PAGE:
Prosecution rests case vs. Thibodeaux

The prosecution rested its case against Iberia Parish Clerk of Court Mike Thibodeaux Monday evening after a day that began with hours of testimony from the office’s accountant and auditor and ended with the prosecution playing three-plus hours of recorded grand jury testimony from Thibodeaux.

Things took a turn during the testimony of Danny Davis, who served as an accountant compiling financial reports and handling payroll for the Clerk of Court’s office. Davis said he had helped Thibodeaux in moving funds from the office’s advance fee account to the office’s salary fund, possibly opening himself up to criminal jeopardy.

Over the years, the office cut checks refunding monies to the parties who had put them on deposit in the first place. Many of those, however, went uncashed. On April 18, 2012, the Clerk of Court’s office cut 344 checks with the same check numbers as refund checks that had not been processed to move $47,610 to the salary fund.

Under state law, those monies should have been forwarded to the Louisiana Treasury’s unclaimed property division.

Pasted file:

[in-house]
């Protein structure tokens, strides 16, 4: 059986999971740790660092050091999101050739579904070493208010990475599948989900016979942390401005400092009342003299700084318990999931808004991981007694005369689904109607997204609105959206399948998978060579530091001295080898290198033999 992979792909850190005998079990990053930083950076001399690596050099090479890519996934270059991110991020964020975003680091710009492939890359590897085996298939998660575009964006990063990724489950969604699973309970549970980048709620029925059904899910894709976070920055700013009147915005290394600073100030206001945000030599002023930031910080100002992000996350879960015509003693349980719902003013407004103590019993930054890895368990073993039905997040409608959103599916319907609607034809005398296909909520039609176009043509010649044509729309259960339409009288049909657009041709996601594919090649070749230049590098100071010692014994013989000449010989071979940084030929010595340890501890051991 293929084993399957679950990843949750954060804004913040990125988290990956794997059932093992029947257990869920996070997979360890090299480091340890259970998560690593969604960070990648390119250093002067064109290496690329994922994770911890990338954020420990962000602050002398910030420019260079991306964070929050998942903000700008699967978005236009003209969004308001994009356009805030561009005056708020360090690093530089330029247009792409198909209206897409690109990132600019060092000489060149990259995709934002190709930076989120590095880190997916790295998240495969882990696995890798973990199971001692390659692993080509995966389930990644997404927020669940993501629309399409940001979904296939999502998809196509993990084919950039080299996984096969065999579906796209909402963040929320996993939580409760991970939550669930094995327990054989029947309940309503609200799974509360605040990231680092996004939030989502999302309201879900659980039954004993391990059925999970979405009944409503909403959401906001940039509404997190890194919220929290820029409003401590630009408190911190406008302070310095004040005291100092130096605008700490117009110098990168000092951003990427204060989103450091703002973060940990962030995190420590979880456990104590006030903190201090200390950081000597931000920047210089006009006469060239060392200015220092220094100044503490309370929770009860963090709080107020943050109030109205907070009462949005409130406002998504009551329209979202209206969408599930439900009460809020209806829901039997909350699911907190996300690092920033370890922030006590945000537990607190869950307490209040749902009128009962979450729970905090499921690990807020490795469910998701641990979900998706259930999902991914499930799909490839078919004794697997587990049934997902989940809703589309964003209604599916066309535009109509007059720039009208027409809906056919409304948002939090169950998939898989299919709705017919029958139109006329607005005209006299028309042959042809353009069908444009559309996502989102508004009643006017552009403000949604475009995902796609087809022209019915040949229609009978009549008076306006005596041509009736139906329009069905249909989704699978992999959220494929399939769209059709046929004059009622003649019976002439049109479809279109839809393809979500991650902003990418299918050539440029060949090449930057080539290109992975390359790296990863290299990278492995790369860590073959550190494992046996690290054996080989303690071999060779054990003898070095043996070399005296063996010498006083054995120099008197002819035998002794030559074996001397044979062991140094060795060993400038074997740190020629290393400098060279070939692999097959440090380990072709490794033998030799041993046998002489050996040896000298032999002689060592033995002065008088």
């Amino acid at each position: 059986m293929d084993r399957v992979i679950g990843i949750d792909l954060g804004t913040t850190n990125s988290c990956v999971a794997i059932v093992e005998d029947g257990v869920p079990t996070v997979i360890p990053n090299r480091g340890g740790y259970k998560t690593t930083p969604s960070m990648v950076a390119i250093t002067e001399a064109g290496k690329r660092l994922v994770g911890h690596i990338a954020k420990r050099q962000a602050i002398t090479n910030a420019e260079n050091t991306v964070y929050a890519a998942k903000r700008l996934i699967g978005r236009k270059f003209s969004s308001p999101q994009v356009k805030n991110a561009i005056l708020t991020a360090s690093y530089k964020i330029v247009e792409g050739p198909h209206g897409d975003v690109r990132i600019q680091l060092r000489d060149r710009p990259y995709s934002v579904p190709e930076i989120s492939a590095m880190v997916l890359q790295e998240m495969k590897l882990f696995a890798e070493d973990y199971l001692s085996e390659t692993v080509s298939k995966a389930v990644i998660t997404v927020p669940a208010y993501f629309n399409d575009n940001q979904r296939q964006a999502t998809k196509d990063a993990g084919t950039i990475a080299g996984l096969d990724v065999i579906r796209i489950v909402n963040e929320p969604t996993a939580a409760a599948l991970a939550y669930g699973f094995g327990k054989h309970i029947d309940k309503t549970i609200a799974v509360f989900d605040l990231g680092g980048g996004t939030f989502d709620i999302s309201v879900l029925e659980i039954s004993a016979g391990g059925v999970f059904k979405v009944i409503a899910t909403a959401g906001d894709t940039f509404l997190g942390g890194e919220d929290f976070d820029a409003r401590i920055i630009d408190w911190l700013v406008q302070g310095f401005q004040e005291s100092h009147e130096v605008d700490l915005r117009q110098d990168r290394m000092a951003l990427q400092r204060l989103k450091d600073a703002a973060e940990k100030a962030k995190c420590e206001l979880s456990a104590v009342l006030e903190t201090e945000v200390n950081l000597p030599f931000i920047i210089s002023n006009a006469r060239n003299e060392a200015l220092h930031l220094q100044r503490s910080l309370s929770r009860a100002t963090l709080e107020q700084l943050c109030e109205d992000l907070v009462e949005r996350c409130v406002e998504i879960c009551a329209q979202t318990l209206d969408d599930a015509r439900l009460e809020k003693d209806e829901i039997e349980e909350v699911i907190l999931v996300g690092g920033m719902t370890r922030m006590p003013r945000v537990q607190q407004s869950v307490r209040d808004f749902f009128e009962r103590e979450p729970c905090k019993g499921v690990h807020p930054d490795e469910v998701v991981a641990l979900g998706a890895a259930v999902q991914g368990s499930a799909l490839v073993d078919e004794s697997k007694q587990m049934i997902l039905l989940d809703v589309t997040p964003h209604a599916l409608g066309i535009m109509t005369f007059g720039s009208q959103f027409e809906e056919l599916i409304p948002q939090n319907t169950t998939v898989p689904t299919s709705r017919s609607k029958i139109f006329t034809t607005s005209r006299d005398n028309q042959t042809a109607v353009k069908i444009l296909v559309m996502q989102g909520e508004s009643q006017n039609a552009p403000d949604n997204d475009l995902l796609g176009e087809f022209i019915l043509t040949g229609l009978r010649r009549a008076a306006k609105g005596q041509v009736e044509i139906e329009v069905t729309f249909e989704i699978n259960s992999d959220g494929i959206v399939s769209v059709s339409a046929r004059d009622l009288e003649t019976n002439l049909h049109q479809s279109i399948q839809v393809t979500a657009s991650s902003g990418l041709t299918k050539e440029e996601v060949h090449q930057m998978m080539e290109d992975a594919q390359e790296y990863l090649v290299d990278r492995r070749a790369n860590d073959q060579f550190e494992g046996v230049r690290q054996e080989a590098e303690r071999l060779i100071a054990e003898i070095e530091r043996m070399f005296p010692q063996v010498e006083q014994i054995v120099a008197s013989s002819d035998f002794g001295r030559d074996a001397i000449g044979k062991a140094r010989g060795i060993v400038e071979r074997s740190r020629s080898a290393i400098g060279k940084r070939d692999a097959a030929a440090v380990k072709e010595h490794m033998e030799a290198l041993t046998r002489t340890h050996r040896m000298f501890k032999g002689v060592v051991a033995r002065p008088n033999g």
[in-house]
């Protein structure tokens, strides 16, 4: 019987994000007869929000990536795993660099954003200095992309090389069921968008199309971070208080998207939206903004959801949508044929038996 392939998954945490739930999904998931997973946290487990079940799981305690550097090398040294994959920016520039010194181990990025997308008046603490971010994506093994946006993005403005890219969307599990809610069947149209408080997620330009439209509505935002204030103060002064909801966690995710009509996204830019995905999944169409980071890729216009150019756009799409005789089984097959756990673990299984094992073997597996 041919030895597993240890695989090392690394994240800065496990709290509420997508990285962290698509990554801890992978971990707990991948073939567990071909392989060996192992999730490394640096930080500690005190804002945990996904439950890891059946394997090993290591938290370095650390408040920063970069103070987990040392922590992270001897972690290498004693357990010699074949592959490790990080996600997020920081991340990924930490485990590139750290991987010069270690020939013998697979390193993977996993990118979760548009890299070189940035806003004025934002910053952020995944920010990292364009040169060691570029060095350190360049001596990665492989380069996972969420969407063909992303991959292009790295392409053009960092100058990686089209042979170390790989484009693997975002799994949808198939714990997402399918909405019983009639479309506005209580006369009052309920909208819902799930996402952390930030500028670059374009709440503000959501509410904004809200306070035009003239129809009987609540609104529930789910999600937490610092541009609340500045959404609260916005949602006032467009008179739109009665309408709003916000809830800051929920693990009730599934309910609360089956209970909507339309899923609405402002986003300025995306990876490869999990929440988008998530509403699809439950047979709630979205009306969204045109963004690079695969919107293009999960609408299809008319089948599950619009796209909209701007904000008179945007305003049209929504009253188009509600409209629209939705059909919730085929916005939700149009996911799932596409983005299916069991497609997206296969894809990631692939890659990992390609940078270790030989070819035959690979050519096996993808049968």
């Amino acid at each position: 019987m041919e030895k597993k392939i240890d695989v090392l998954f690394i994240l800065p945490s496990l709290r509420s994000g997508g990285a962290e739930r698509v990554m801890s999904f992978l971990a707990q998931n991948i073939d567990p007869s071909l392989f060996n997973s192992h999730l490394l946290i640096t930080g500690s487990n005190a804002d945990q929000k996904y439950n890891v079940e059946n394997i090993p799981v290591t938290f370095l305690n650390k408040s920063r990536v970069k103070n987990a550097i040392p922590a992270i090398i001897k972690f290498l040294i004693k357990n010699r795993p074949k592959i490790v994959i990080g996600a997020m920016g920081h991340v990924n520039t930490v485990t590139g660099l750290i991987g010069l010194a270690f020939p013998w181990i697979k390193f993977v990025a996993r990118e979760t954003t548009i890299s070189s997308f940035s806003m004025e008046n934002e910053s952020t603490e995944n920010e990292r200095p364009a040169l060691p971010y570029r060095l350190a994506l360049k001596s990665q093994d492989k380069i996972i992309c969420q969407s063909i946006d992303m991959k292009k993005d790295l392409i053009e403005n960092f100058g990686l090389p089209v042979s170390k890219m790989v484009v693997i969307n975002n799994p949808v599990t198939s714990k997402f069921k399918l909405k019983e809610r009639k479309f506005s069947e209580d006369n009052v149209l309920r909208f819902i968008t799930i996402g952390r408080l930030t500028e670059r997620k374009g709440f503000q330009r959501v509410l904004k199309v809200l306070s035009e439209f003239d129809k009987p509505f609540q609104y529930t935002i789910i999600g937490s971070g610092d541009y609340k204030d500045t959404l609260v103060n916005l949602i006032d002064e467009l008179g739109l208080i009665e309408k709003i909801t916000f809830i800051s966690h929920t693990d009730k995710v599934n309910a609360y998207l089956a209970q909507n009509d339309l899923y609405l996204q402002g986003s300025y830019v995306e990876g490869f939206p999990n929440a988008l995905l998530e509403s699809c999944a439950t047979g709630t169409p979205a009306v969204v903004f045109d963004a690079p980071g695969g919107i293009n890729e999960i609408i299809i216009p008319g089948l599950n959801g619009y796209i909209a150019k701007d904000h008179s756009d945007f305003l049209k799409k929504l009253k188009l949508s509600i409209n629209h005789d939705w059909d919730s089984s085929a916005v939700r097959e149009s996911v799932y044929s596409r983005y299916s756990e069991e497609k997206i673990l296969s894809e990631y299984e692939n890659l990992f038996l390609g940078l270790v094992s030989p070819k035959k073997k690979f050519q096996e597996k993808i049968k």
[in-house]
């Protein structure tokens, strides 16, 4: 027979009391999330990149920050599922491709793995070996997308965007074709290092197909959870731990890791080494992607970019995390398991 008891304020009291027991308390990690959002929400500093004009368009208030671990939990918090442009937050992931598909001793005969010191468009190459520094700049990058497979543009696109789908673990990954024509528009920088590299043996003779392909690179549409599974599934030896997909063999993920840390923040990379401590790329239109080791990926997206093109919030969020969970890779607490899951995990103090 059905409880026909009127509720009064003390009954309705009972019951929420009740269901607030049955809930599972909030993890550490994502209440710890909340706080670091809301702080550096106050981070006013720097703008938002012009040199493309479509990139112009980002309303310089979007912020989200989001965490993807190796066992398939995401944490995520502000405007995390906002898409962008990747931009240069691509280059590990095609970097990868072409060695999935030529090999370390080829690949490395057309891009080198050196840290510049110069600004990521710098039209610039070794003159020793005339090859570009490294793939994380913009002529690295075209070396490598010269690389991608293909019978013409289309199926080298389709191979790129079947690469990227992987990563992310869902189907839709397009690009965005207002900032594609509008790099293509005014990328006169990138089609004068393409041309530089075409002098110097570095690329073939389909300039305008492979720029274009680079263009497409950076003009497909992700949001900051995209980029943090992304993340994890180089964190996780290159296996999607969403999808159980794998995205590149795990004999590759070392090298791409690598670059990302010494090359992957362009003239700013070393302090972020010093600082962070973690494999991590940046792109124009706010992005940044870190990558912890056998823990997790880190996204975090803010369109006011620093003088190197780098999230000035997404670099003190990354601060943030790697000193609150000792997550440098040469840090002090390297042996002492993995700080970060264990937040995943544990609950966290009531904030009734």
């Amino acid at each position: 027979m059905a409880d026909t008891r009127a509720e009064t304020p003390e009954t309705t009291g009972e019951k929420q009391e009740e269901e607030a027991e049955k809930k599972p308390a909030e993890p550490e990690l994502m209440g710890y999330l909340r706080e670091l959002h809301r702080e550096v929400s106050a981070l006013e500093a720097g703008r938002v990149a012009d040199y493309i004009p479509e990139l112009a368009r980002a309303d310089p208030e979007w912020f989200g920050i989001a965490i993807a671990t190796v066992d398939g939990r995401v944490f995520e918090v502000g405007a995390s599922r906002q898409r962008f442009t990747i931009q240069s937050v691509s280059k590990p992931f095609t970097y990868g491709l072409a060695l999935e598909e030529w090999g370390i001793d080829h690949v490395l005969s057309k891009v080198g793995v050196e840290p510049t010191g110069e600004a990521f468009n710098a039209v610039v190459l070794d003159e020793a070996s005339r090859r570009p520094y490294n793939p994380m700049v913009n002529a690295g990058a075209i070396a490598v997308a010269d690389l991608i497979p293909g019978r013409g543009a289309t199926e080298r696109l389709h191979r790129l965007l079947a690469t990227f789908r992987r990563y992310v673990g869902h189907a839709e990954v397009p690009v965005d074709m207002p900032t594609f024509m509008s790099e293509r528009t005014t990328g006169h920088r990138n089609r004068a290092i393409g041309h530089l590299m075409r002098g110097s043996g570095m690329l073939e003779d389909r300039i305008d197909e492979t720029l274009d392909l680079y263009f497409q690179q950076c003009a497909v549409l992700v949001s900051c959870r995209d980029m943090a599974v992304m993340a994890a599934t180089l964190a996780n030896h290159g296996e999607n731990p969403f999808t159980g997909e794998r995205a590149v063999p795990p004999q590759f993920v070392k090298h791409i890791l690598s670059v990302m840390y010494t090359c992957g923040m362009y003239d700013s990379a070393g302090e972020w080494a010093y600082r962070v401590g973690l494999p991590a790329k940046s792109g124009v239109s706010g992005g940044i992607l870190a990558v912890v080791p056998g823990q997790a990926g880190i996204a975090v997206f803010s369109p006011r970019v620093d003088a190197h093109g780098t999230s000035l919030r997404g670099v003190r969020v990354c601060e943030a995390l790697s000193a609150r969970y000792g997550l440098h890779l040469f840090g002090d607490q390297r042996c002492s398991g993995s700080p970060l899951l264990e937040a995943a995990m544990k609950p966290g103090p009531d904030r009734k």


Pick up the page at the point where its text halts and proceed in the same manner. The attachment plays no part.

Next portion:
“We created the checks in EasyAccount,” Davis said in answer to a question from prosecutor Craig Colwart about the 344 replacement checks.

That led to a stop in the testimony, the clearing of the jury from the room and a meeting between attorneys from both sides with 16th Judicial District Judge Lewis Pitman in his chambers.

When they returned, Pitman instructed Davis that he was allowed to not answer questions and also could plead the Fifth Amendment to prevent incriminating himself. Davis at first said he did not want to proceed without his attorney present.

“The DA can grant him immunity and we can continue,” McLindon said. “I do not have that power.”

Davis did continue, only to get hammered from Colwart on discrepancies between his grand jury testimony and his testimony in court Monday. Colwart focused on Davis’ answers regarding why the checks to move funds used the same check numbers as uncashed refund checks initially sent to litigants to pay back monies they had on deposit for cases pending in the court.

When Davis complained about the way he had been treated in the grand jury, Colwart quipped, “Are you having a good time now?”

One of the issues Davis said prevented the return of the money to the litigants was that there was no list of names available to him. He was explaining the problem to Colwart when the prosecutor showed him a list former Chief Deputy Clerk Ryan Huval had provided of all 344 original refund checks and the recipients.